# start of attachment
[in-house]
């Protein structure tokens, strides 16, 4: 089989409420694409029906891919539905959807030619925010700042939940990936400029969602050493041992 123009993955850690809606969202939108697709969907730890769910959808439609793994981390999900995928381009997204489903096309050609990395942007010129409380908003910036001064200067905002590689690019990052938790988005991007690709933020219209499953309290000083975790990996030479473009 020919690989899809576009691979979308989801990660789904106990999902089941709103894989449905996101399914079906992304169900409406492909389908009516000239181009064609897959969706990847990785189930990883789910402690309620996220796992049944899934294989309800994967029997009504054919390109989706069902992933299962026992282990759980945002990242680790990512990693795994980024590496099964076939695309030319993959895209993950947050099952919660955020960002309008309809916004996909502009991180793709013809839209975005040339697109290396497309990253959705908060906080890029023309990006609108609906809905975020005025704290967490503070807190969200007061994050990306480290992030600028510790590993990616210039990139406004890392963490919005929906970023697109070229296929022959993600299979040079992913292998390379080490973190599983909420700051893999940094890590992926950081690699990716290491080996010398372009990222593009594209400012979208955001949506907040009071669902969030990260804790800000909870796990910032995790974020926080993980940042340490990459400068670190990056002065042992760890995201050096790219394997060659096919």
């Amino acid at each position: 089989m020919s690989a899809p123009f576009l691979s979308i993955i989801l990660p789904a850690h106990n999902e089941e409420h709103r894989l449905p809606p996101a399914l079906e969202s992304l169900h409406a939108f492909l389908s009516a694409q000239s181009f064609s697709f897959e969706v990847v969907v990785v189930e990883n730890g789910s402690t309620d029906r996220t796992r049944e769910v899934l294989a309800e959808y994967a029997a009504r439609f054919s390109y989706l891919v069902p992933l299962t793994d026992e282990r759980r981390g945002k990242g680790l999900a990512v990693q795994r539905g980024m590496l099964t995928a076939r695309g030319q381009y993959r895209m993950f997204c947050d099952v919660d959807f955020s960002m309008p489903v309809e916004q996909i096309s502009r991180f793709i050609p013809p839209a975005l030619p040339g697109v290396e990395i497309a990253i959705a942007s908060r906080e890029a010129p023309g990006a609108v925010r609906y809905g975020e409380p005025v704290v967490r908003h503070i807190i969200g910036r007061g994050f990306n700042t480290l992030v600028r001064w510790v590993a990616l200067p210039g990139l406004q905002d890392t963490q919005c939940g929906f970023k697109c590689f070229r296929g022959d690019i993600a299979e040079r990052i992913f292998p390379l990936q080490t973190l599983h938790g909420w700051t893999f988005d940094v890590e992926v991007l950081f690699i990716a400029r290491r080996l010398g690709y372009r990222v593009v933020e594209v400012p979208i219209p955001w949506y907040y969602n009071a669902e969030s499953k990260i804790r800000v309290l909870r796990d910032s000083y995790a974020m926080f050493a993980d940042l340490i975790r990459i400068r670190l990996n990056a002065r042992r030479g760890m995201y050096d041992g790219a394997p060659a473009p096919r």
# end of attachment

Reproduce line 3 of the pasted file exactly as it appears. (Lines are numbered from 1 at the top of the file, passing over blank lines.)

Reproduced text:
């Amino acid at each position: 089989m020919s690989a899809p123009f576009l691979s979308i993955i989801l990660p789904a850690h106990n999902e089941e409420h709103r894989l449905p809606p996101a399914l079906e969202s992304l169900h409406a939108f492909l389908s009516a694409q000239s181009f064609s697709f897959e969706v990847v969907v990785v189930e990883n730890g789910s402690t309620d029906r996220t796992r049944e769910v899934l294989a309800e959808y994967a029997a009504r439609f054919s390109y989706l891919v069902p992933l299962t793994d026992e282990r759980r981390g945002k990242g680790l999900a990512v990693q795994r539905g980024m590496l099964t995928a076939r695309g030319q381009y993959r895209m993950f997204c947050d099952v919660d959807f955020s960002m309008p489903v309809e916004q996909i096309s502009r991180f793709i050609p013809p839209a975005l030619p040339g697109v290396e990395i497309a990253i959705a942007s908060r906080e890029a010129p023309g990006a609108v925010r609906y809905g975020e409380p005025v704290v967490r908003h503070i807190i969200g910036r007061g994050f990306n700042t480290l992030v600028r001064w510790v590993a990616l200067p210039g990139l406004q905002d890392t963490q919005c939940g929906f970023k697109c590689f070229r296929g022959d690019i993600a299979e040079r990052i992913f292998p390379l990936q080490t973190l599983h938790g909420w700051t893999f988005d940094v890590e992926v991007l950081f690699i990716a400029r290491r080996l010398g690709y372009r990222v593009v933020e594209v400012p979208i219209p955001w949506y907040y969602n009071a669902e969030s499953k990260i804790r800000v309290l909870r796990d910032s000083y995790a974020m926080f050493a993980d940042l340490i975790r990459i400068r670190l990996n990056a002065r042992r030479g760890m995201y050096d041992g790219a394997p060659a473009p096919r």